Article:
Basil Blight Wipes Out Crop at N.H. Farm
Folks at Dimond Hill Farm in Concord don’t mince words when talk turns to one of their most popular crops.
“We sell lots and lots and lots of basil every year,” said Jane Presby, a seventh-generation farmer who manages the property.
But the herb’s popularity didn’t keep Presby from deciding to scrap this year’s crop, which was suffering from a relatively new disease affecting basil crops across the country.
“You have to choose whether you’re going to spray it or not. We’re really moving to not spraying anything, if possible,” she said. “It was not a hard decision to say, ‘See you later.’ ”
The spray likely would have combated the downy mildew and could have saved the crop. A commitment to use as few chemicals as possible, especially on leafy greens, led Presby to turn under the plantings and start fresh next year.
“All farmers have a choice. You can use chemicals to try to control it, or, if it gets to a point where you really can’t control it, you let it go,” she said.
Downy mildew first surfaced in Florida in 2008, and agriculturists continue to study the disease — and ways to combat it. Infected leaves turn yellow with dark spores before turning brown and wilting, all before the growing season is over. Once infected, the basil isn’t marketable. “It looks like it’s dying all of a sudden, and for no reason. It’s all crinkled up,” said Ian McCluskey, farm manager at Dimond Hill.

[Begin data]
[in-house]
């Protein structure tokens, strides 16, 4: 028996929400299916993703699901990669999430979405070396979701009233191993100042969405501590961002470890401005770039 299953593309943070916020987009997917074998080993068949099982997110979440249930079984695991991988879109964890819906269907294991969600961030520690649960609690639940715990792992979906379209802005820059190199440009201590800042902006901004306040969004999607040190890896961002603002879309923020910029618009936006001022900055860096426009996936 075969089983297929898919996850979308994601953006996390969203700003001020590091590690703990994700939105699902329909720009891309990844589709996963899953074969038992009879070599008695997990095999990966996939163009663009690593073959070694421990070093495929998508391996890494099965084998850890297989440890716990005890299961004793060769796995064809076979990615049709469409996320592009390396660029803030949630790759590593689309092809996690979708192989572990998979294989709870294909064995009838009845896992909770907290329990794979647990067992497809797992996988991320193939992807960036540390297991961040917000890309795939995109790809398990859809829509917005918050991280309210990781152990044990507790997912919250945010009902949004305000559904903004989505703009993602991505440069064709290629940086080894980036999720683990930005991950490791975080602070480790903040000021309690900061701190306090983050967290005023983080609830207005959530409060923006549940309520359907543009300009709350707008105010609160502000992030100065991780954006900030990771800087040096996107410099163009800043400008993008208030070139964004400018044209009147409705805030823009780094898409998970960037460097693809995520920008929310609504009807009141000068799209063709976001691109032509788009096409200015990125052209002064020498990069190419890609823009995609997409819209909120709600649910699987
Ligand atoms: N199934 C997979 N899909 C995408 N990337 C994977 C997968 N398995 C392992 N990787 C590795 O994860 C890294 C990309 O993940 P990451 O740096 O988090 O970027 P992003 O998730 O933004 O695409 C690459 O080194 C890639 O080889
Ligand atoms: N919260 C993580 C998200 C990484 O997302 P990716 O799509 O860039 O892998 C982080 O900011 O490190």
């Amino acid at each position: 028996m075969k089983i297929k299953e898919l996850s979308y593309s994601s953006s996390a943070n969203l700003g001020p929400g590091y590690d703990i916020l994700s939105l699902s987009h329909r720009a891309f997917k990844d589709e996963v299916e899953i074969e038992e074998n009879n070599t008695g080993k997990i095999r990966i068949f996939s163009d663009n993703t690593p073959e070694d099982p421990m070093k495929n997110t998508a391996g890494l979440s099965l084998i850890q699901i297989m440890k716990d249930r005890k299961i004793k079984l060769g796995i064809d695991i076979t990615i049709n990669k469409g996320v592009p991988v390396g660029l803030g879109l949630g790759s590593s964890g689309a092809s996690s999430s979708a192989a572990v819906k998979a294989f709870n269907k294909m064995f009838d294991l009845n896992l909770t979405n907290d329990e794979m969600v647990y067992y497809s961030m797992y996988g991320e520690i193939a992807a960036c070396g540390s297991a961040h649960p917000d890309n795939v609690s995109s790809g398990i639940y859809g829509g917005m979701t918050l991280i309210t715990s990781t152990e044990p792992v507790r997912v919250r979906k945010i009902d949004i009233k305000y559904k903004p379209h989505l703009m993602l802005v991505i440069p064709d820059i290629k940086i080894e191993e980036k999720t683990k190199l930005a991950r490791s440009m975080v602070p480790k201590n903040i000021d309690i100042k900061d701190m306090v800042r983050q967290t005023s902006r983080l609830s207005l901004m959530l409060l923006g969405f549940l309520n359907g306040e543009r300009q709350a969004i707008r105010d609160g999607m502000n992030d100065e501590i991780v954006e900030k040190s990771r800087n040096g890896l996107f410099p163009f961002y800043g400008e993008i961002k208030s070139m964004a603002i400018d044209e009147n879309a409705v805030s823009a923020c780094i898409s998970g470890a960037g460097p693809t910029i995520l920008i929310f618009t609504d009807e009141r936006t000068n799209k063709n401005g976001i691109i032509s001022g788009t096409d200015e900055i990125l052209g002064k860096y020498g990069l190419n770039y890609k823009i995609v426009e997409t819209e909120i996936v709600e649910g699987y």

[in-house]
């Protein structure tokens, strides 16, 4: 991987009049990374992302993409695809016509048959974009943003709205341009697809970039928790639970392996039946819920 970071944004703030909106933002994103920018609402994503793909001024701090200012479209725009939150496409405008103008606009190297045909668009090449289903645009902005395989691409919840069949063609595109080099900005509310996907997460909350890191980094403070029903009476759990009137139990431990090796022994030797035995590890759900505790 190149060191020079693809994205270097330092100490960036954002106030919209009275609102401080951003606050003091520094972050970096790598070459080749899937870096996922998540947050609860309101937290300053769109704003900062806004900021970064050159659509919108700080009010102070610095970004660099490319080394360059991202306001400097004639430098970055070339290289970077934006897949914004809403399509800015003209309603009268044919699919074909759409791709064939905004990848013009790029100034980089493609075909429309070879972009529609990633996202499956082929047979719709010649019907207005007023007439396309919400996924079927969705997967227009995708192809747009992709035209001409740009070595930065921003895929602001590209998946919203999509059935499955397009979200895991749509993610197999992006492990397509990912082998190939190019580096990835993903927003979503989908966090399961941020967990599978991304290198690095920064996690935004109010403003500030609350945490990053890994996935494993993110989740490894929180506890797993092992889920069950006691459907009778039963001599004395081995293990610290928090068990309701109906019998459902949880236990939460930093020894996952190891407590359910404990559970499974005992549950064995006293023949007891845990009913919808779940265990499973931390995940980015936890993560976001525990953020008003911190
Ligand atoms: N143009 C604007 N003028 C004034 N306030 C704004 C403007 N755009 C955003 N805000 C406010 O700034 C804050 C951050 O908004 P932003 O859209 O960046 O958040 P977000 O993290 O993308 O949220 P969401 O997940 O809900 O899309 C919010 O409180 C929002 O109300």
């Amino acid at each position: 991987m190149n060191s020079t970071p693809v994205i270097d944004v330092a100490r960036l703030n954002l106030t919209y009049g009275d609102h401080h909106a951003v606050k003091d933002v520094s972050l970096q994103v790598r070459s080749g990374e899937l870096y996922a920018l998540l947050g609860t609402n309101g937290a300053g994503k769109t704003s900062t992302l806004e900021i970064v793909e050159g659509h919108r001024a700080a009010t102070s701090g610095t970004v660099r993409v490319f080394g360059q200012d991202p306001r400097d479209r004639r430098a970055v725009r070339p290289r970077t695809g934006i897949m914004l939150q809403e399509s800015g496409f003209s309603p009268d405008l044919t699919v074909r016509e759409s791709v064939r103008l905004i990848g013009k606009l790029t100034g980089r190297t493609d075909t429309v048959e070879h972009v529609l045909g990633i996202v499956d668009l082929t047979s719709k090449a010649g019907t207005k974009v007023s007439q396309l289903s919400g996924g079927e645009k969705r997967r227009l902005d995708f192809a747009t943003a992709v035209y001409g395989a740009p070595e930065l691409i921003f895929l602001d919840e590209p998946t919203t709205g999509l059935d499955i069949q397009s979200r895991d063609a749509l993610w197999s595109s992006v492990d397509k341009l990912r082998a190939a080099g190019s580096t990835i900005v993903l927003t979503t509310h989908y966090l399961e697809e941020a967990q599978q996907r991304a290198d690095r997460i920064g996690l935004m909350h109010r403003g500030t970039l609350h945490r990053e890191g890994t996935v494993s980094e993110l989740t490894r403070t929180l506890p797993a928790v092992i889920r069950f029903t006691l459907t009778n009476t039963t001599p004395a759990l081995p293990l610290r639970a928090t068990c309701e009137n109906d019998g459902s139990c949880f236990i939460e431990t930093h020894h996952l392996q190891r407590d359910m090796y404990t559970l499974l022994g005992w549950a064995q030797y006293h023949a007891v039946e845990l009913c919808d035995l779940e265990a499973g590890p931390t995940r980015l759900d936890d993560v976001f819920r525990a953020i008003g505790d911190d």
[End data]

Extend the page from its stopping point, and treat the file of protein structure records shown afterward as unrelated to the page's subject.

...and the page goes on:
The disease is expected to continue to affect basil crops, said Becky Sideman, a sustainable agriculture and vegetable specialist with the University of New Hampshire’s Cooperative Extension. Downy mildew is most likely spread through infected seed or wind-borne spores, she said.
“One way that researchers are trying to combat this disease is to learn more about how it is spread, and seed companies are working to develop varieties that are more resistant to the disease,” she said.
Another option is fungicides, which can be effective in suppressing the disease, but only if they are applied before symptoms start showing. Finding basil seed resistant to the mildew is a possibility, as is looking at different plots on more than 100 acres to grow the basil next year, Presby said.
This year’s weather hasn’t helped either, she said. The usual May planting was pushed back to June because of chilly temperatures, and a damp, cool summer isn’t ideal for basil, which thrives on sunlight and warmth. Harvesting usually begins in August and runs until the first frost of the season.
“People come in the fall before the frost. They buy it for the winter supply of basil to make spaghetti sauce and pestos,” Presby said. “It’s something that we practically give away because I plant way too much of it.”
Still, business was bustling Sunday morning, with customers snatching up the laundry list of other vegetables grown and harvested on site. As the farm’s sustainable practices have grown, so too has its offerings that include meats, cheese, snacks and coffee from local vendors.
The basil blight, buoyed by the decision to not use chemical sprays, has actually drawn attention to the farm’s practices, McCluskey said. Chemical sprays are applied to some crops to help with pest problems, but most crops are untouched.
“I’ve never been for heavy chemical use. Even the organic chemicals are kind of sketchy,” he said. “In some ways, even the certified organic ones aren’t much safer than the ones that aren’t.” As he knelt to inspect a few of the remaining basil leaves Sunday, he said he had no problems with the farm’s decision.
“It wasn’t a big deal to us. We had it in the ground long enough that we sold some of it. We probably made back our money on the seeds and labor,” McCluskey said.
“The only way to stop it was a chemical, and we didn’t want to do it.”